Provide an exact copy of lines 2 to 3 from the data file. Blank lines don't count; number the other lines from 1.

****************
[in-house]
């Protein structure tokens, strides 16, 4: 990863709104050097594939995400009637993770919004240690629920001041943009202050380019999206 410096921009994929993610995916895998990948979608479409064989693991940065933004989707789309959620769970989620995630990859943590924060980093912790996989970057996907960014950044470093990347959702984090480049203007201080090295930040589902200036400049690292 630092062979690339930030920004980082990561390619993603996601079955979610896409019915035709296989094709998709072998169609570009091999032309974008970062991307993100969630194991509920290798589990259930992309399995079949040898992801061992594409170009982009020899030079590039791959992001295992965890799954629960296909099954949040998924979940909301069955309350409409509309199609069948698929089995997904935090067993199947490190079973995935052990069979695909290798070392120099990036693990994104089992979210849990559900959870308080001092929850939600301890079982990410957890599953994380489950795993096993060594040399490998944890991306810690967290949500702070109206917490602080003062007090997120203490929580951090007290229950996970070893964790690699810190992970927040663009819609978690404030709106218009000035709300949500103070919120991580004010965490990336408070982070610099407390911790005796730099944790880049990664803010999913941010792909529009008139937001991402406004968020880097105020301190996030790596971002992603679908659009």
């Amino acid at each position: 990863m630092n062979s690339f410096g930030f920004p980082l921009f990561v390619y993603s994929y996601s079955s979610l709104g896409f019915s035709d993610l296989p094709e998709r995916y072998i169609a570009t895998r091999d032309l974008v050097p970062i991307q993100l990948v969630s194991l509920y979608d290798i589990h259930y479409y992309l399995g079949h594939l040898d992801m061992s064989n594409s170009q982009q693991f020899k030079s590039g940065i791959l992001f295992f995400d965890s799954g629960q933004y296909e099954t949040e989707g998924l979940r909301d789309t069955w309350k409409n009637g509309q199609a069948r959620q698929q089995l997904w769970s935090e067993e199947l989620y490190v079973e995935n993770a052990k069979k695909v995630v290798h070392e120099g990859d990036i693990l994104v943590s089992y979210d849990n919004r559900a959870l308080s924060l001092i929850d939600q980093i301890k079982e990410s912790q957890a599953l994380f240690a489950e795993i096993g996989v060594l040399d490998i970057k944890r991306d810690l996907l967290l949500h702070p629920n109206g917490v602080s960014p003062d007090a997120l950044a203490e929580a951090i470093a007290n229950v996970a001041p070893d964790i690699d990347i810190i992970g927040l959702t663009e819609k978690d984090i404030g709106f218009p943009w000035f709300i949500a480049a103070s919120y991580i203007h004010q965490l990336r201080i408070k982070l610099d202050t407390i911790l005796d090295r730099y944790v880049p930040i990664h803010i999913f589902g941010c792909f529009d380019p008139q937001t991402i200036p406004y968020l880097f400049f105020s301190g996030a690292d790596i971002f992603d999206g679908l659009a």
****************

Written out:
């Protein structure tokens, strides 16, 4: 990863709104050097594939995400009637993770919004240690629920001041943009202050380019999206 410096921009994929993610995916895998990948979608479409064989693991940065933004989707789309959620769970989620995630990859943590924060980093912790996989970057996907960014950044470093990347959702984090480049203007201080090295930040589902200036400049690292 630092062979690339930030920004980082990561390619993603996601079955979610896409019915035709296989094709998709072998169609570009091999032309974008970062991307993100969630194991509920290798589990259930992309399995079949040898992801061992594409170009982009020899030079590039791959992001295992965890799954629960296909099954949040998924979940909301069955309350409409509309199609069948698929089995997904935090067993199947490190079973995935052990069979695909290798070392120099990036693990994104089992979210849990559900959870308080001092929850939600301890079982990410957890599953994380489950795993096993060594040399490998944890991306810690967290949500702070109206917490602080003062007090997120203490929580951090007290229950996970070893964790690699810190992970927040663009819609978690404030709106218009000035709300949500103070919120991580004010965490990336408070982070610099407390911790005796730099944790880049990664803010999913941010792909529009008139937001991402406004968020880097105020301190996030790596971002992603679908659009």
């Amino acid at each position: 990863m630092n062979s690339f410096g930030f920004p980082l921009f990561v390619y993603s994929y996601s079955s979610l709104g896409f019915s035709d993610l296989p094709e998709r995916y072998i169609a570009t895998r091999d032309l974008v050097p970062i991307q993100l990948v969630s194991l509920y979608d290798i589990h259930y479409y992309l399995g079949h594939l040898d992801m061992s064989n594409s170009q982009q693991f020899k030079s590039g940065i791959l992001f295992f995400d965890s799954g629960q933004y296909e099954t949040e989707g998924l979940r909301d789309t069955w309350k409409n009637g509309q199609a069948r959620q698929q089995l997904w769970s935090e067993e199947l989620y490190v079973e995935n993770a052990k069979k695909v995630v290798h070392e120099g990859d990036i693990l994104v943590s089992y979210d849990n919004r559900a959870l308080s924060l001092i929850d939600q980093i301890k079982e990410s912790q957890a599953l994380f240690a489950e795993i096993g996989v060594l040399d490998i970057k944890r991306d810690l996907l967290l949500h702070p629920n109206g917490v602080s960014p003062d007090a997120l950044a203490e929580a951090i470093a007290n229950v996970a001041p070893d964790i690699d990347i810190i992970g927040l959702t663009e819609k978690d984090i404030g709106f218009p943009w000035f709300i949500a480049a103070s919120y991580i203007h004010q965490l990336r201080i408070k982070l610099d202050t407390i911790l005796d090295r730099y944790v880049p930040i990664h803010i999913f589902g941010c792909f529009d380019p008139q937001t991402i200036p406004y968020l880097f400049f105020s301190g996030a690292d790596i971002f992603d999206g679908l659009a």